United Kingdom Medical Cannabis Regulations Enter into Force

The past six months have seen an unprecedented rate of change for both the global and European cannabis industries. Today, for the first time, patients across the United Kingdom will be able to be prescribed a range of cannabis-based medicinal products.

Since the announcement that medical cannabis products would be rescheduled, a series of announcements from the Home Office and Medicines and Healthcare products Regulatory Agency (MHRA) have shed some light on how the new system will work, but many questions remain.

In September, it was announced how the UK would define cannabis-based medicinal products (CBMPs). The new regulations themselves, the Misuse of Drugs (Amendments) (Cannabis and Licence Fees) (England, Wales and Scotland) Regulations 2018, were laid before the House on October 11, 2018, in a written statement by the Home Secretary, Sajid Javid.

Yesterday, NHS England published a letter which set out their expectations of what the regulatory change means in practice for clinicians. It cautiously provided some further detail on what patients can expect in the next year.

“NHS England expects that cannabis-based products for medicinal use should only be prescribed for indications where there is clear published evidence of benefit or UK Guidelines and in patients where there is a clinical need which cannot be met by a licensed medicine and where established treatment options have been exhausted.”

Although the regulations do not limit the types of conditions that can be considered for treatment with cannabis-based medicines, the initial prescribing guidance offered is much more restrictive.

The National Institute of Health and Care Excellence (NICE) has been commissioned to produce formal guidelines for clinicians on the prescribing of CBMPs by October 2019 at the latest. In the interim, The British Paediatric Neurology Association (BPNA) and the Royal College of Physicians (RCP) were asked to provide guidance on the use of CBMPs for paediatric patients with certain forms of severe epilepsy, chemotherapy-induced nausea, and chronic pain.

In their guidance, the BPNA recommended Epidiolex for children’s epilepsy only, while the RCP advised that CBMPs that can be used for chemotherapy-induced nausea and vomiting, but not chronic pain:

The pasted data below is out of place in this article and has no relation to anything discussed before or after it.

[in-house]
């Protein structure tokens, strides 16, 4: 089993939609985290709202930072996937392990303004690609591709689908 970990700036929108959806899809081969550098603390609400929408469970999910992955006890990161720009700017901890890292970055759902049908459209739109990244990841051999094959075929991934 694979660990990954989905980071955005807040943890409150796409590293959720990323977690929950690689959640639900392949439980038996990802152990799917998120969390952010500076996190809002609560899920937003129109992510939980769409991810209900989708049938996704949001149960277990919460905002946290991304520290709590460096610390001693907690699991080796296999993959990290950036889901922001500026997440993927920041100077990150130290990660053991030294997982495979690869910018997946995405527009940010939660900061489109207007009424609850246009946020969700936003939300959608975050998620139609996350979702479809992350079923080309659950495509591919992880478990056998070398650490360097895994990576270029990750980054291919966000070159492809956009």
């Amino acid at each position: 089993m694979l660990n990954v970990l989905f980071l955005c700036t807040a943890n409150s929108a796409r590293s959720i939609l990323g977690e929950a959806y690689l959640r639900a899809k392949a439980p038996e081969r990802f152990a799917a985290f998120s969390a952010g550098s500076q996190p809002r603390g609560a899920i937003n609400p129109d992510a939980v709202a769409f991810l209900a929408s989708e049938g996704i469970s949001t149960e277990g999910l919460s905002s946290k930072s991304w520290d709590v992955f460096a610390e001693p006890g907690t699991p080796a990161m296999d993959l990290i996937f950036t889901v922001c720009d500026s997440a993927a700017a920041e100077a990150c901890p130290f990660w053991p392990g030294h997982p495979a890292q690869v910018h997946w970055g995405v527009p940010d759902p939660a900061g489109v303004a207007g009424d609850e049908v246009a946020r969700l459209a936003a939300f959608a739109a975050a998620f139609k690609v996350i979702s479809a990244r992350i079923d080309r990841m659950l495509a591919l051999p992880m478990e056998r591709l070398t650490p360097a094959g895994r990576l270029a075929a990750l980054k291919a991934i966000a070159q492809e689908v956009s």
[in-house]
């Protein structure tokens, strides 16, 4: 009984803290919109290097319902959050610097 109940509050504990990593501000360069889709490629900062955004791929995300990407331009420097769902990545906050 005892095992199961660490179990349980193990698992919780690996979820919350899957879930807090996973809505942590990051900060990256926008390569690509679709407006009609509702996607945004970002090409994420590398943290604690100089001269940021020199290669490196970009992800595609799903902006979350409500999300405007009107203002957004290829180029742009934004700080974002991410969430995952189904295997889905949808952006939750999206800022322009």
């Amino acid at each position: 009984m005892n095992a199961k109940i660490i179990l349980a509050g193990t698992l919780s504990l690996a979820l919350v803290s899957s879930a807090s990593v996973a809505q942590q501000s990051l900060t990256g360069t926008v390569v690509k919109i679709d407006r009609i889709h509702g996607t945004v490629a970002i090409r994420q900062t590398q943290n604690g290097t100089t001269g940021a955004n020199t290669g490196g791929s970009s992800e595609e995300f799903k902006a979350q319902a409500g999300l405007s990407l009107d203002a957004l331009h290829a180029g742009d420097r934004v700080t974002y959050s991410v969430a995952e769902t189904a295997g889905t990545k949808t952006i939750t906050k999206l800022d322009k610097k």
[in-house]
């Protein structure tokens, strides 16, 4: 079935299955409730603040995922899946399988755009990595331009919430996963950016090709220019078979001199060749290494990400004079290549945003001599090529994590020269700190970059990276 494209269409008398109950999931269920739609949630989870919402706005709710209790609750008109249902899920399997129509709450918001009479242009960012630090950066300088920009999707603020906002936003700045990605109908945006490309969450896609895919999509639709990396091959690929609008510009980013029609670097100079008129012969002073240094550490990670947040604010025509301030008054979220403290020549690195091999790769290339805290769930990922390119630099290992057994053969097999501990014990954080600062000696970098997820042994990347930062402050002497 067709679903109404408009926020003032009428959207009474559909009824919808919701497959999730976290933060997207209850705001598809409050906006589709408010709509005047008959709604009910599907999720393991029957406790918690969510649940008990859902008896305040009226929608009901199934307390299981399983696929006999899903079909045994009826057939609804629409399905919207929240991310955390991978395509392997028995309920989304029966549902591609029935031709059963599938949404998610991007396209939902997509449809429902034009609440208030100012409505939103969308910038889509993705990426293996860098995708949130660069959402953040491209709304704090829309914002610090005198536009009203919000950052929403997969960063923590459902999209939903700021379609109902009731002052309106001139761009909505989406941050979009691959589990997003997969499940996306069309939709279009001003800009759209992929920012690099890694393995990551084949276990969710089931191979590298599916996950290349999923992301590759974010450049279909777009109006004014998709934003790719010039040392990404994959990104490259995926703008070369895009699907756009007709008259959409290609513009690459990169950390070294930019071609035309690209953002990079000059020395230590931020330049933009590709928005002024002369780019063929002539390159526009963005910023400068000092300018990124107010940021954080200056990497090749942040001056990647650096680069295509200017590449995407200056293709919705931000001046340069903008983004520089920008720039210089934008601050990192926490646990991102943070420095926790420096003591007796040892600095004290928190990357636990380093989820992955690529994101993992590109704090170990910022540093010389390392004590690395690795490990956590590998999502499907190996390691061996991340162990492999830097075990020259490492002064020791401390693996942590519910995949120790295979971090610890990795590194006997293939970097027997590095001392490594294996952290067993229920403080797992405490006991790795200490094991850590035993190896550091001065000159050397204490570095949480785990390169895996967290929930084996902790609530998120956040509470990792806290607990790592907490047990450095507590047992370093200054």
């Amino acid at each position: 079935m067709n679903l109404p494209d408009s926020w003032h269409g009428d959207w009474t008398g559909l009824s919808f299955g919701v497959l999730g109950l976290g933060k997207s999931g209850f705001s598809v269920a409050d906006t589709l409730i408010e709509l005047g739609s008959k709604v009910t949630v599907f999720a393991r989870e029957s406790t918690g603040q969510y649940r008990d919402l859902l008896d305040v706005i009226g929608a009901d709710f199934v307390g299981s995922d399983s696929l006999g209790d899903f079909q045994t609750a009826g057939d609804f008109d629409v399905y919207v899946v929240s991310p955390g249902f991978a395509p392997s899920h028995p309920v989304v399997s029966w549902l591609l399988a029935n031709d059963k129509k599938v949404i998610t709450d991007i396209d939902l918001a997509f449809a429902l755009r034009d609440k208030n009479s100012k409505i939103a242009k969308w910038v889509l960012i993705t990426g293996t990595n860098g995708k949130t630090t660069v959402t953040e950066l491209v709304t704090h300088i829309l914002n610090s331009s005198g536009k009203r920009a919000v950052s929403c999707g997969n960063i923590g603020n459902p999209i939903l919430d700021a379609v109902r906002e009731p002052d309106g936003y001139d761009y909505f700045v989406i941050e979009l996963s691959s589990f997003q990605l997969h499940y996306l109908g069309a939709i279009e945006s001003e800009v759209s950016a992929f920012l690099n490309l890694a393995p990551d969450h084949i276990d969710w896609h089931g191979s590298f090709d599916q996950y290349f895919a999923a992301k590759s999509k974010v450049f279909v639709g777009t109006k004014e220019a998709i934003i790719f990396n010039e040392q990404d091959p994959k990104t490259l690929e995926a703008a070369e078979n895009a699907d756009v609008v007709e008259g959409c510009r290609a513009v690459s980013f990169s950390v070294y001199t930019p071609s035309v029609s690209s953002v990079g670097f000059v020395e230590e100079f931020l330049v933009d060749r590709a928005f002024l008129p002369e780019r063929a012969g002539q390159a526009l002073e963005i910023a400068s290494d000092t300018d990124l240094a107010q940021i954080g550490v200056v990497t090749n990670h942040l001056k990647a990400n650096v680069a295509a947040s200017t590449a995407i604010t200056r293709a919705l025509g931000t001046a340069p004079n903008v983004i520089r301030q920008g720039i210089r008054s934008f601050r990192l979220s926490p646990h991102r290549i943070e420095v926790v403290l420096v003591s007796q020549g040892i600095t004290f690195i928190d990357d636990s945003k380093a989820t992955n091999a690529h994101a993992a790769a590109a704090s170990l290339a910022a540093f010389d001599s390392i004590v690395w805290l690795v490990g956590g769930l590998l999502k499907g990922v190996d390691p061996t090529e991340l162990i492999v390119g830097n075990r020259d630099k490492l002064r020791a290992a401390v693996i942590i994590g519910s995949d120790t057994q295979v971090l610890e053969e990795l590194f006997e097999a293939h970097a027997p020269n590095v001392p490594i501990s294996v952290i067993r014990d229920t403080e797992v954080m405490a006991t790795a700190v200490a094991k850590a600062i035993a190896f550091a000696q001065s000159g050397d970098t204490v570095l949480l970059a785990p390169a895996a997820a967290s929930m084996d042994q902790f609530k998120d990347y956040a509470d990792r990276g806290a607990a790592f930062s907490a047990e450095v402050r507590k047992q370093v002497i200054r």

• The interim clinical advice offered by the BNPA on the use of CBMPs in paediatric patients with certain forms of severe epilepsy advises that pure CBD (Epidiolex®) should be the default choice when considering prescription of a CBMP in intractable epilepsy in children. It also recommends that it be used as an add-on therapy not as a substitute for regular treatment.

  • The BPNA does not recommend prescribing any other non‐licensed cannabis‐based products for medicinal use at this time. They stressed that they wanted to see these products undergo randomised clinical trials for efficacy and safety before they would recommend their prescription in the UK.

  • The RCP guidance around recommended that CBMPs be should be an option for use in patients with intractable chemotherapy induced nausea and vomiting who have failed standard therapies, but not used as a first-line treatment. With regards to chronic pain the RCP did not recommend CBMPs are a treatment, saying there was no robust evidence of their efficacy.


Epidiolex, a CBD drug made by UK company GW Pharmaceuticals, was recently the first cannabis medicine to be made federally legal in the United States. Activism by parents of children with severe forms of epilepsy was crucial in prompting the UK government to make a swift decision on cannabis this summer. The recommendation that CBMPs not yet be prescribed for patients or chronic pain is also significant, as research published by the British Medical Journal in 2016 found that around 28 million people in the UK could be suffering from chronic pain.

Drug policy think tank Volteface director, Steve Moore, who has been campaigning alongside patient groups, was hopeful but cautious:

“Initially, the programme will be very slow. There are not enough physicians trained, legal products available to import or clinical data available to inform prescription decisions. We are focusing now on how best to integrate cannabis-based medicinal products into a healthcare systems.”

So far, medical cannabis patient groups have reacted to the NHS guidance with disappointment at the body’s very limited recommendations for medicines.

However, when the full clinical guidelines on prescribing CBMPs are issued by NICE next year is likely when we’ll see the true extent of patient access in the UK. In the meantime, Hanway Associates continues to monitor all developments relating to the regulation of and access to cannabis medicines in the UK closely.

For more insights and advice on cannabis regulations in the United Kingdom and Europe, please get in touch info@hanwayassociates.com.